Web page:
« ForrigeFortsett »
branch officers, in that case a civilian employee at a Naval
tions. (Id. at 8 (footnotes omitted)] Further, said the amici, the communication was privileged because it related to a matter over which the relevant subcommittee had jurisdiction and on which a proceeding was initiated:
As discussed earlier, Congress has a "standing order," so to speak, with CRS for all data bearing on legislation and is statutorily mandated to make such data available to committees. 2 U.S.C. $ 166(d)(4). Under the rules of the House, the standing committees of the House are to maintain "continuous" oversight of the laws, agencies and programs within their jurisdiction, to determine whether those laws and programs are being carried out as intended by Congress, to undertake “futures research and forecasting on matters within the jurisdiction of that Committee" and to establish special oversight subcommittees to meet their responsibilities in these areas. H.R. Rule X, cl. 2 (a) and (b), Rules of the House, supra $$ 692(a), 692(b).
Together with the statutory "standing order” for data these rules would appear to constitute sufficient basis for finding that even without the subsequent interest expressed by the staff of the House subcommittee, the communication to Lindahl is privileged. The oversight rules amount to nothing less than a legislatively mandated “preliminary inquiry” to a proceeding on all subjects within the committees jurisdiction and communications to CRS
related to these subjects should be protected. [Id. at 11] Finally, the amici rejected the plaintiffs' argument that the common law privilege was not applicable because the memorandum transmitted to CRS was not relevant to the issues which were ultimately investigated by the subcommittee. The amici asserted that legislative relevancy was "defined by the limits of the committees' jurisdiction and is broader than the strict legal or evidentiary use of the term.” [Id. at 12] Under this broad test, the amici concluded, the memorandum was relevant to the areas in which the subcommittee was involved and on which its staff was conducting inquiries.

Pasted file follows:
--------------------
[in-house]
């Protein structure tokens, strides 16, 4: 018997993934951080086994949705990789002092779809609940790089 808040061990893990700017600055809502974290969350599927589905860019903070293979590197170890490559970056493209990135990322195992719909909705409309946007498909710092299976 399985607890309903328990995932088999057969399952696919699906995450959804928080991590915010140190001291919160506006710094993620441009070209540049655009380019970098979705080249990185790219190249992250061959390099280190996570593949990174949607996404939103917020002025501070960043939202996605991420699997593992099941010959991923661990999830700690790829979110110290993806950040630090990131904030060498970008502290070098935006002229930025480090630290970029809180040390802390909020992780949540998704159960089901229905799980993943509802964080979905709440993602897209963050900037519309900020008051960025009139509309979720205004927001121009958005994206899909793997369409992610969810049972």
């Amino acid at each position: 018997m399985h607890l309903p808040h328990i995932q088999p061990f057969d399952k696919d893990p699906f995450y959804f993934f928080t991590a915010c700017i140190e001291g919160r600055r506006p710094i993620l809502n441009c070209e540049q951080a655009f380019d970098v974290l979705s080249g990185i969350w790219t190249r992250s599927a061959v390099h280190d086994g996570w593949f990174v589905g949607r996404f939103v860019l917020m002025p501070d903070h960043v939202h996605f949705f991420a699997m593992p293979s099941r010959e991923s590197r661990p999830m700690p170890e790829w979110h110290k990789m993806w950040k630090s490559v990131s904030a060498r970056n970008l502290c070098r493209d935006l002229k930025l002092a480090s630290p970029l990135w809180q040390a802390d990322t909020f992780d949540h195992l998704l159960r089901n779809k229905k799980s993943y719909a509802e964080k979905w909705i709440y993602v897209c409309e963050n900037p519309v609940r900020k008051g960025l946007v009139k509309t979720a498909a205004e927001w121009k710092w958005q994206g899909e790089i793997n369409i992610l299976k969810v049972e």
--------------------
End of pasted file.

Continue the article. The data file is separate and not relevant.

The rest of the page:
On August 3, 1982, the defendants filed a supplement to their motion for summary judgment, bringing an additional case to the court's attention.
On August 18, 1982, the plaintiffs filed a response to the defendants' supplemental memorandum.
On December 16, 1982, the defendants filed a second supplement to their motion for summary judgment, bringing to the court's attention a recently published CRS report by Mr. Lindahl entitled "The Webster-Heise Valve: A Significant Improvement in the Internal Combustion Engine and Its Fuels?" According to the defendants, the report (which made no mention of Sun, Mr. Anderson or the purportedly libelous memorandum) discussed technical criticisms of the octane reducing device. In the defendants' view, the publication of this official CRS report demonstrated that the communication to CRS employee Lindhal of the Sun memorandum "has thus proved useful to Congress and at the same time has had no adverse effect on Webster or the Webster-Heise device.” (Second Supplement to Defendants' Motion for Summary Judgment, December 16, 1982, at 2]
Further, said the defendants, publication of the report effectively answered the plaintiffs' contention that Mr. Lindahl's activity in investigating the octane reducing device was not part of an "official” Congressional investigation. Finally, the defendants argued, publication of the report demonstrated that “the absolute privilege accorded to communications to Congress is necessary so that Congress can function in exactly the way it did here. The communication of the memorandum to Mr. Lindahl aided the Congressional investigation into the merits of the Webster-Heise valve and, because it was governed by Congressional confidentiality rules and was not republished in the official report, it has resulted in no injury either to Mr. Webster or the Webster-Heise Corporation." [Id. at 2-3]